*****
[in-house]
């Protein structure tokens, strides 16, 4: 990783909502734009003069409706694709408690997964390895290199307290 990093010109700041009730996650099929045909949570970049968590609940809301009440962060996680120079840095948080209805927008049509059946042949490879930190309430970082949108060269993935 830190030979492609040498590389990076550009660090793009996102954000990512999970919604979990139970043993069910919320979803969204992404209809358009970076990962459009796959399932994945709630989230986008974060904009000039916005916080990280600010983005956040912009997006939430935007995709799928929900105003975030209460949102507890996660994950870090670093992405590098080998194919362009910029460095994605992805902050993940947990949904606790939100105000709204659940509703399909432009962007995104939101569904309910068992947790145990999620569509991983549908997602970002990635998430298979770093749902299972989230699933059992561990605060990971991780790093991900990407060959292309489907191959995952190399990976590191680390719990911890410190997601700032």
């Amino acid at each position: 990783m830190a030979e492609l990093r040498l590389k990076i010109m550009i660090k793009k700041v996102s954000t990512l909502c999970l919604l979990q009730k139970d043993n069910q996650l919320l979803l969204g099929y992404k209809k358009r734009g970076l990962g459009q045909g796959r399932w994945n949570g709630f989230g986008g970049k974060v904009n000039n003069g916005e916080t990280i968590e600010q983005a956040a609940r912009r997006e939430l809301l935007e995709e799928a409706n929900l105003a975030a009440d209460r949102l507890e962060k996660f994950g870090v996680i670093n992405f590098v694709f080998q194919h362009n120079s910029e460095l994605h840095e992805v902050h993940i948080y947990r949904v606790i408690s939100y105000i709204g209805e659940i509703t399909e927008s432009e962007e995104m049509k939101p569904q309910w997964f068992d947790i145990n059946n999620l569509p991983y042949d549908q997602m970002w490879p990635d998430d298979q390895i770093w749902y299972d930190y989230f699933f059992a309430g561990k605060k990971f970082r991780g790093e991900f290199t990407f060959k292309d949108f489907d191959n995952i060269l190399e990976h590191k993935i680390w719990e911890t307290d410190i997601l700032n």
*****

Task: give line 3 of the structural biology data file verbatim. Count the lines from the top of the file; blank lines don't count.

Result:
């Amino acid at each position: 990783m830190a030979e492609l990093r040498l590389k990076i010109m550009i660090k793009k700041v996102s954000t990512l909502c999970l919604l979990q009730k139970d043993n069910q996650l919320l979803l969204g099929y992404k209809k358009r734009g970076l990962g459009q045909g796959r399932w994945n949570g709630f989230g986008g970049k974060v904009n000039n003069g916005e916080t990280i968590e600010q983005a956040a609940r912009r997006e939430l809301l935007e995709e799928a409706n929900l105003a975030a009440d209460r949102l507890e962060k996660f994950g870090v996680i670093n992405f590098v694709f080998q194919h362009n120079s910029e460095l994605h840095e992805v902050h993940i948080y947990r949904v606790i408690s939100y105000i709204g209805e659940i509703t399909e927008s432009e962007e995104m049509k939101p569904q309910w997964f068992d947790i145990n059946n999620l569509p991983y042949d549908q997602m970002w490879p990635d998430d298979q390895i770093w749902y299972d930190y989230f699933f059992a309430g561990k605060k990971f970082r991780g790093e991900f290199t990407f060959k292309d949108f489907d191959n995952i060269l190399e990976h590191k993935i680390w719990e911890t307290d410190i997601l700032n």